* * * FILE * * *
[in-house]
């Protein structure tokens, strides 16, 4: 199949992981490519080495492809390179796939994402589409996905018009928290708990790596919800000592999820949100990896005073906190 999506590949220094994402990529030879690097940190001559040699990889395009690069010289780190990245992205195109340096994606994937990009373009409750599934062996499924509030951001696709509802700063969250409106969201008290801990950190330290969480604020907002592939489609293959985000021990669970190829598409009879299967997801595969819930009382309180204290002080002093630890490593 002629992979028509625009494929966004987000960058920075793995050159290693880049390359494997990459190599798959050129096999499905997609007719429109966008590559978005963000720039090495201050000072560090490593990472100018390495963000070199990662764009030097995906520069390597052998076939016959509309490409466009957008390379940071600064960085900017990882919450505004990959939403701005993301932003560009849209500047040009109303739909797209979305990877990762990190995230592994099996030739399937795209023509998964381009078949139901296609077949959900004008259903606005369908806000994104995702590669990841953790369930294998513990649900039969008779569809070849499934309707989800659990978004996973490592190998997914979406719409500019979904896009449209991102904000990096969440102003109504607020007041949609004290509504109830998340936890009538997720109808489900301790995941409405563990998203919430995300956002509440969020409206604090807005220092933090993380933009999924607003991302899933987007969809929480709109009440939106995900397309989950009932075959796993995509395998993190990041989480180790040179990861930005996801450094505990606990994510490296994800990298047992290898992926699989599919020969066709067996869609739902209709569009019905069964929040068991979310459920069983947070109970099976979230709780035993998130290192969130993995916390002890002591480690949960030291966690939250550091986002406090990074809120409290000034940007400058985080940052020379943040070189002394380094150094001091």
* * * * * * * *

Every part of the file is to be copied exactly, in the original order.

[in-house]
């Protein structure tokens, strides 16, 4: 199949992981490519080495492809390179796939994402589409996905018009928290708990790596919800000592999820949100990896005073906190 999506590949220094994402990529030879690097940190001559040699990889395009690069010289780190990245992205195109340096994606994937990009373009409750599934062996499924509030951001696709509802700063969250409106969201008290801990950190330290969480604020907002592939489609293959985000021990669970190829598409009879299967997801595969819930009382309180204290002080002093630890490593 002629992979028509625009494929966004987000960058920075793995050159290693880049390359494997990459190599798959050129096999499905997609007719429109966008590559978005963000720039090495201050000072560090490593990472100018390495963000070199990662764009030097995906520069390597052998076939016959509309490409466009957008390379940071600064960085900017990882919450505004990959939403701005993301932003560009849209500047040009109303739909797209979305990877990762990190995230592994099996030739399937795209023509998964381009078949139901296609077949959900004008259903606005369908806000994104995702590669990841953790369930294998513990649900039969008779569809070849499934309707989800659990978004996973490592190998997914979406719409500019979904896009449209991102904000990096969440102003109504607020007041949609004290509504109830998340936890009538997720109808489900301790995941409405563990998203919430995300956002509440969020409206604090807005220092933090993380933009999924607003991302899933987007969809929480709109009440939106995900397309989950009932075959796993995509395998993190990041989480180790040179990861930005996801450094505990606990994510490296994800990298047992290898992926699989599919020969066709067996869609739902209709569009019905069964929040068991979310459920069983947070109970099976979230709780035993998130290192969130993995916390002890002591480690949960030291966690939250550091986002406090990074809120409290000034940007400058985080940052020379943040070189002394380094150094001091």